Graft-versus-host disease (GVHD) is a major barrier to successful allogeneic hematopoietic stem-cell transplantation (HSCT). The chemokine receptor CCR5 appears to play a role in alloreactivity. We tested whether CCR5 blockade would be safe and limit GVHD in humans.
We tested the in vitro effect of the CCR5 antagonist maraviroc on lymphocyte function and chemotaxis. We then enrolled 38 high-risk patients in a single-group phase 1 and 2 study of reduced-intensity allogeneic HSCT that combined maraviroc with standard GVHD prophylaxis.
Maraviroc inhibited CCR5 internalization and lymphocyte chemotaxis in vitro without impairing T-cell function or formation of hematopoietic-cell colonies. In 35 patients who could be evaluated, the cumulative incidence rate (±SE) of grade II to IV acute GVHD was low at 14.7±6.2% on day 100 and 23.6±7.4% on day 180. Acute liver and gut GVHD were not observed before day 100 and remained uncommon before day 180, resulting in a low cumulative incidence of grade III or IV GVHD on day 180 (5.9±4.1%). The 1-year rate of death that was not preceded by disease relapse was 11.7±5.6% without excessive rates of relapse or infection. Serum from patients receiving maraviroc prevented CCR5 internalization by CCL5 and blocked T-cell chemotaxis in vitro, providing evidence of antichemotactic activity.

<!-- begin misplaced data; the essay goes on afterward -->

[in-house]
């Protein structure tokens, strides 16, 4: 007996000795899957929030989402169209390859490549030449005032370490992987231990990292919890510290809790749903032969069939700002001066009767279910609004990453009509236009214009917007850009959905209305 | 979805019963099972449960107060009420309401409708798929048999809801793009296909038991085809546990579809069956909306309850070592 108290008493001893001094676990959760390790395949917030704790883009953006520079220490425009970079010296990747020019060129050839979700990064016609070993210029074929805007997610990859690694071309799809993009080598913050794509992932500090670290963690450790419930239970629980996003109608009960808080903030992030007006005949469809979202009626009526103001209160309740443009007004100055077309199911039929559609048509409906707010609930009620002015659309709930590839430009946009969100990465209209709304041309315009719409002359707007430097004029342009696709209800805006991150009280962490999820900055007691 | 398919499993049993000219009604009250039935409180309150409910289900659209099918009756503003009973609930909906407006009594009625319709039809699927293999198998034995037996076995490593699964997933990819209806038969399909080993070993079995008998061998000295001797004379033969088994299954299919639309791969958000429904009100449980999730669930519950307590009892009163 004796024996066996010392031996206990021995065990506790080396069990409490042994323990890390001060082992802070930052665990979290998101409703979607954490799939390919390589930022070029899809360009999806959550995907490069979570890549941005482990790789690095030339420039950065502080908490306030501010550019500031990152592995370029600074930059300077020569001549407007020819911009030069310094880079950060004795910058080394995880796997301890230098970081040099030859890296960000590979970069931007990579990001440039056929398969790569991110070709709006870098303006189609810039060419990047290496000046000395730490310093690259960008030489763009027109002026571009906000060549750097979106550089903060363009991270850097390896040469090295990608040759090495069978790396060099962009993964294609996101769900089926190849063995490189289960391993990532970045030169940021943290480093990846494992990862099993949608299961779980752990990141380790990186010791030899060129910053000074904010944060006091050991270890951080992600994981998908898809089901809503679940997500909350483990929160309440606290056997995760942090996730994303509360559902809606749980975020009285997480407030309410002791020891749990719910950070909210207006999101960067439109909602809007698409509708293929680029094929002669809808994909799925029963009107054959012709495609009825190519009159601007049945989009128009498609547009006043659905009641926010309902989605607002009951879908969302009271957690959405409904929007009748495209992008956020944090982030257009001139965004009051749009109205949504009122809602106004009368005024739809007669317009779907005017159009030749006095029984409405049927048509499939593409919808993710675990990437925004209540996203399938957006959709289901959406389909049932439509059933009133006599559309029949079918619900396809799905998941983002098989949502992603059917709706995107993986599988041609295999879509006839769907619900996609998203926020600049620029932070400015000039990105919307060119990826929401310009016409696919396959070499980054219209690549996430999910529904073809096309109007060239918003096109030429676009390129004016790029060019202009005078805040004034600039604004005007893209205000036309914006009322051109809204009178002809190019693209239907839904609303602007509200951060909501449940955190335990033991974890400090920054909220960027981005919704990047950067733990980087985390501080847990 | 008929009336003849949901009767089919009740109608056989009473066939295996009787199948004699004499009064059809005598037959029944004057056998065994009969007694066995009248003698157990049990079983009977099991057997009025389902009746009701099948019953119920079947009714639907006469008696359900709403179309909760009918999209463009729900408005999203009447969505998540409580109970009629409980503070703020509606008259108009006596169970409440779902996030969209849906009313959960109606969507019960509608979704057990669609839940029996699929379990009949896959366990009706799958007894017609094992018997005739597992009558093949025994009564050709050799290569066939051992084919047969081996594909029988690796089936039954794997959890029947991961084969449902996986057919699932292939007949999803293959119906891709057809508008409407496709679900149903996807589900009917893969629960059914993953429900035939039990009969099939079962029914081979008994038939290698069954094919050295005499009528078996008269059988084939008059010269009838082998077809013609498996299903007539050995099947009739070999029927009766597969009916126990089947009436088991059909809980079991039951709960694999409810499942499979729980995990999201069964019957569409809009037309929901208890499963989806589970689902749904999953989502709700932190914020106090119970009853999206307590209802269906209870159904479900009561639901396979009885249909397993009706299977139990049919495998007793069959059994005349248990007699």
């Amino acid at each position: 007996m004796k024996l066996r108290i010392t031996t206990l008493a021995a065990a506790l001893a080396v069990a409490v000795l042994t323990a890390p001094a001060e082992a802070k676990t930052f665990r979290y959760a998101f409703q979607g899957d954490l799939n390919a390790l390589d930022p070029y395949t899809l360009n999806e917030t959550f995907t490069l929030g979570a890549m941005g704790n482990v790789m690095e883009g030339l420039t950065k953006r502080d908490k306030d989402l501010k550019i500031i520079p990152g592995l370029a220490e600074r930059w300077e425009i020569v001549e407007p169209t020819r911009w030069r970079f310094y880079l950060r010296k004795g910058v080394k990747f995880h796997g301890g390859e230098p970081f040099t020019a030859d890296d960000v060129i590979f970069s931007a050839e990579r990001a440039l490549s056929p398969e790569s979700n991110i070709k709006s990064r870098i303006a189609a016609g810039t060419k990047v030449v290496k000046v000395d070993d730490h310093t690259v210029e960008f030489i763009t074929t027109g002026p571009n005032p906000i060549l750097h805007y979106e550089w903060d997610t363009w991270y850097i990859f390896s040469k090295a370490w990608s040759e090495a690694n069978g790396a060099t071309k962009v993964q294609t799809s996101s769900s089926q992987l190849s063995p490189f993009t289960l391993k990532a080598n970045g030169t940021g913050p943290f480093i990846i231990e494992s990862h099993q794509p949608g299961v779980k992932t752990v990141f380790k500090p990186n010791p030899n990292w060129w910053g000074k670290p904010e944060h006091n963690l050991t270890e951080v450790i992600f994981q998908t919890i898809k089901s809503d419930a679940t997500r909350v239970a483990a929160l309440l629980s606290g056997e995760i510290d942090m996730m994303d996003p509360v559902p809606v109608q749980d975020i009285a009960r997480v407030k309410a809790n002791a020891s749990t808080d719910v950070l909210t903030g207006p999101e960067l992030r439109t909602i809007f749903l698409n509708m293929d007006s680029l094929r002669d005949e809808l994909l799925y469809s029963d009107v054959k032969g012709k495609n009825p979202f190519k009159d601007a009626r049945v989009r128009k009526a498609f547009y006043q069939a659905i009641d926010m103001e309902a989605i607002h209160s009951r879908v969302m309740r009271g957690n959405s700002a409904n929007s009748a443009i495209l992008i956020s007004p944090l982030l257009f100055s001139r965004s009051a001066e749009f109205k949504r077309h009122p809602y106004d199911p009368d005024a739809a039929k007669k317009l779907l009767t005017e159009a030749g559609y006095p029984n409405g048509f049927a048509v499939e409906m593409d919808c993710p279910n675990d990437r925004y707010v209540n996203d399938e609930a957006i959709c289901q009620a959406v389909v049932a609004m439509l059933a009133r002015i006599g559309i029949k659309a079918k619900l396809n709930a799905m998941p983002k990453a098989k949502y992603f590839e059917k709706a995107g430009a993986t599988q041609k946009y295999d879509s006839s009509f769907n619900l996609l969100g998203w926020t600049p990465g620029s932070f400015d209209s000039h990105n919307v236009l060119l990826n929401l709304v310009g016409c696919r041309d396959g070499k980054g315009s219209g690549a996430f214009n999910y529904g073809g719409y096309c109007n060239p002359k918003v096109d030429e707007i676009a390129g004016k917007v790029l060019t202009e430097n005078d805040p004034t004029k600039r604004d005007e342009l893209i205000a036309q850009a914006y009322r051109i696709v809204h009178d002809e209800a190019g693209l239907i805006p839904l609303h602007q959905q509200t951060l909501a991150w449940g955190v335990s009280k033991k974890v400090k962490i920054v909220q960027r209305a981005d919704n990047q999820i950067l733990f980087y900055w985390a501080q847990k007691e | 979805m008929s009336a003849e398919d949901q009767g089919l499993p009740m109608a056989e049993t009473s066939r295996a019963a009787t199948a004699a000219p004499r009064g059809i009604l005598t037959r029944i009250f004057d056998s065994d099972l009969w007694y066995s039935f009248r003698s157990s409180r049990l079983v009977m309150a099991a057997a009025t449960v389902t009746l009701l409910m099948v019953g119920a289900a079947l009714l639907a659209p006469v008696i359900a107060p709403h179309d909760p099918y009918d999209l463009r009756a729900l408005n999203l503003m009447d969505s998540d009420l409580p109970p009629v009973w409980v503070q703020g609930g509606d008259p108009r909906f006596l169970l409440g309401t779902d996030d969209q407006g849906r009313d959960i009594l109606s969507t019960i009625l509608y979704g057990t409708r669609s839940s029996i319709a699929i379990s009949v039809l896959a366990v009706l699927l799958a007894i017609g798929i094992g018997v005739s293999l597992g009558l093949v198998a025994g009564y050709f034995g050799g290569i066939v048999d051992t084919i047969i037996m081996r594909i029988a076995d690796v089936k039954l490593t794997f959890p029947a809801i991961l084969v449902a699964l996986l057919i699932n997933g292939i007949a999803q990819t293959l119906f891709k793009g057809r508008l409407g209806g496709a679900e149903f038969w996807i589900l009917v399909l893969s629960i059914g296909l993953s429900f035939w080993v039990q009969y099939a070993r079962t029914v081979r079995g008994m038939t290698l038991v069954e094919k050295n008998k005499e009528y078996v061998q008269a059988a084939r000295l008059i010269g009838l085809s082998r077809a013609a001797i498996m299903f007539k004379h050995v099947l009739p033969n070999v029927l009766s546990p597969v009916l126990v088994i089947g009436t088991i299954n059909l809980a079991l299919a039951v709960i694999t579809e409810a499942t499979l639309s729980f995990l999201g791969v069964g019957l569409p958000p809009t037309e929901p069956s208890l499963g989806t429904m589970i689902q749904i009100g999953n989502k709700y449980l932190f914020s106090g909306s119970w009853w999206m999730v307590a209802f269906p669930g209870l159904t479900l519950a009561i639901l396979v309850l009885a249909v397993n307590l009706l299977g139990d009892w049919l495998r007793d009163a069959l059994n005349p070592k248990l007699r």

In this study, inhibition of lymphocyte trafficking was a specific and potentially effective new strategy to prevent visceral acute GVHD. (Funded by Pfizer and others; ClinicalTrials.gov number, NCT00948753.)